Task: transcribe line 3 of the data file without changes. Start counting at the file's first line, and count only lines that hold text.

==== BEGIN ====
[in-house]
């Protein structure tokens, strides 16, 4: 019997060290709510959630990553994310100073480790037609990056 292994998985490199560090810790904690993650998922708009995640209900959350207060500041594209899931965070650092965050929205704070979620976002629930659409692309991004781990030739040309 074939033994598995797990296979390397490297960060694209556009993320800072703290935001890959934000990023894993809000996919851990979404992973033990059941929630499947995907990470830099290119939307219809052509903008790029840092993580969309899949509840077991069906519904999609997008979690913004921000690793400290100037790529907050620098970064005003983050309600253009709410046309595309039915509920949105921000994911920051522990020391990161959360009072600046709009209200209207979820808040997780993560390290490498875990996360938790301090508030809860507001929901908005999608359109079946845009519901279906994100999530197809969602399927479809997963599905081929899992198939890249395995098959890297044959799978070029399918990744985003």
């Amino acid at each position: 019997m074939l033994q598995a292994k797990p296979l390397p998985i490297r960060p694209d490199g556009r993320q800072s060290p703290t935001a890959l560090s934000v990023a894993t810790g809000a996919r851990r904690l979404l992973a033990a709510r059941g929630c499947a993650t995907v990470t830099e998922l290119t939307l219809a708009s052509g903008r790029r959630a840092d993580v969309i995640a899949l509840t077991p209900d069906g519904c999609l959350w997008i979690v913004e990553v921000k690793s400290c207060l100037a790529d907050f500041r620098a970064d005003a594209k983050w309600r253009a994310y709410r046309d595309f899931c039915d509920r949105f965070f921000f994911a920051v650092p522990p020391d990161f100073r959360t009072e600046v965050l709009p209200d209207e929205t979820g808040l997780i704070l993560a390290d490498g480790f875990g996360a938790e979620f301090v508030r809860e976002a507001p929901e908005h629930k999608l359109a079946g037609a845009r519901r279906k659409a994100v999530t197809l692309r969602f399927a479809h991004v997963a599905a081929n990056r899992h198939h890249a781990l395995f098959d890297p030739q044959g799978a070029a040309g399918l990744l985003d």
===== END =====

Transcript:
């Amino acid at each position: 019997m074939l033994q598995a292994k797990p296979l390397p998985i490297r960060p694209d490199g556009r993320q800072s060290p703290t935001a890959l560090s934000v990023a894993t810790g809000a996919r851990r904690l979404l992973a033990a709510r059941g929630c499947a993650t995907v990470t830099e998922l290119t939307l219809a708009s052509g903008r790029r959630a840092d993580v969309i995640a899949l509840t077991p209900d069906g519904c999609l959350w997008i979690v913004e990553v921000k690793s400290c207060l100037a790529d907050f500041r620098a970064d005003a594209k983050w309600r253009a994310y709410r046309d595309f899931c039915d509920r949105f965070f921000f994911a920051v650092p522990p020391d990161f100073r959360t009072e600046v965050l709009p209200d209207e929205t979820g808040l997780i704070l993560a390290d490498g480790f875990g996360a938790e979620f301090v508030r809860e976002a507001p929901e908005h629930k999608l359109a079946g037609a845009r519901r279906k659409a994100v999530t197809l692309r969602f399927a479809h991004v997963a599905a081929n990056r899992h198939h890249a781990l395995f098959d890297p030739q044959g799978a070029a040309g399918l990744l985003d």